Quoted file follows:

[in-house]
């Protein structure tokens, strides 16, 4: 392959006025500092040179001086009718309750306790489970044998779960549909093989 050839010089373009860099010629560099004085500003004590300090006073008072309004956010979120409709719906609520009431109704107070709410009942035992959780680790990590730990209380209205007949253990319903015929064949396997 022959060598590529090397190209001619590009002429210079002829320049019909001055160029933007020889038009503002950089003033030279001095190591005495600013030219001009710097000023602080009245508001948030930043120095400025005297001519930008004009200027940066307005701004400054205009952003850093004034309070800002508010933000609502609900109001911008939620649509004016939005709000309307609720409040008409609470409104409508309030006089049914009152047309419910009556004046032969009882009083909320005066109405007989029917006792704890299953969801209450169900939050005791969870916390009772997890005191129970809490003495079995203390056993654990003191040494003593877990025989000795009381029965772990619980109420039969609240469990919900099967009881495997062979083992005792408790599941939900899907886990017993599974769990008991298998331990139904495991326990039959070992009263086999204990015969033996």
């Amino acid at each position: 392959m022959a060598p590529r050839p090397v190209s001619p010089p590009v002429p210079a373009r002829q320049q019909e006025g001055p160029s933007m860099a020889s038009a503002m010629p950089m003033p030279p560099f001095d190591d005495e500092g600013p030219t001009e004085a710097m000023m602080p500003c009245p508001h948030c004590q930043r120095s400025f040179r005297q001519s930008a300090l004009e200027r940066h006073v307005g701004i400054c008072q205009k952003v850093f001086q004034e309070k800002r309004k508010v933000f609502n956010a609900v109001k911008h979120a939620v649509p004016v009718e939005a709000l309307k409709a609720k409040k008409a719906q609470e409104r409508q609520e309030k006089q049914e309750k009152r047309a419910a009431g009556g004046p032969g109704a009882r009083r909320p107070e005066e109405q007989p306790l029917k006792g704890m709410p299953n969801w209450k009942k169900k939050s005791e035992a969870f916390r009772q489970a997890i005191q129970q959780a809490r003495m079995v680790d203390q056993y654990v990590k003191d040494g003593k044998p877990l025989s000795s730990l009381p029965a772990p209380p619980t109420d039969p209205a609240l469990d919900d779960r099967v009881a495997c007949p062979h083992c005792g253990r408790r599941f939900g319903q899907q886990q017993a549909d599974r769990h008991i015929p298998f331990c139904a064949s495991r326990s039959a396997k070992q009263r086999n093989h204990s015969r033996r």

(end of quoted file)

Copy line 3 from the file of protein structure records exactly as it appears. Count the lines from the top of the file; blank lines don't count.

């Amino acid at each position: 392959m022959a060598p590529r050839p090397v190209s001619p010089p590009v002429p210079a373009r002829q320049q019909e006025g001055p160029s933007m860099a020889s038009a503002m010629p950089m003033p030279p560099f001095d190591d005495e500092g600013p030219t001009e004085a710097m000023m602080p500003c009245p508001h948030c004590q930043r120095s400025f040179r005297q001519s930008a300090l004009e200027r940066h006073v307005g701004i400054c008072q205009k952003v850093f001086q004034e309070k800002r309004k508010v933000f609502n956010a609900v109001k911008h979120a939620v649509p004016v009718e939005a709000l309307k409709a609720k409040k008409a719906q609470e409104r409508q609520e309030k006089q049914e309750k009152r047309a419910a009431g009556g004046p032969g109704a009882r009083r909320p107070e005066e109405q007989p306790l029917k006792g704890m709410p299953n969801w209450k009942k169900k939050s005791e035992a969870f916390r009772q489970a997890i005191q129970q959780a809490r003495m079995v680790d203390q056993y654990v990590k003191d040494g003593k044998p877990l025989s000795s730990l009381p029965a772990p209380p619980t109420d039969p209205a609240l469990d919900d779960r099967v009881a495997c007949p062979h083992c005792g253990r408790r599941f939900g319903q899907q886990q017993a549909d599974r769990h008991i015929p298998f331990c139904a064949s495991r326990s039959a396997k070992q009263r086999n093989h204990s015969r033996r």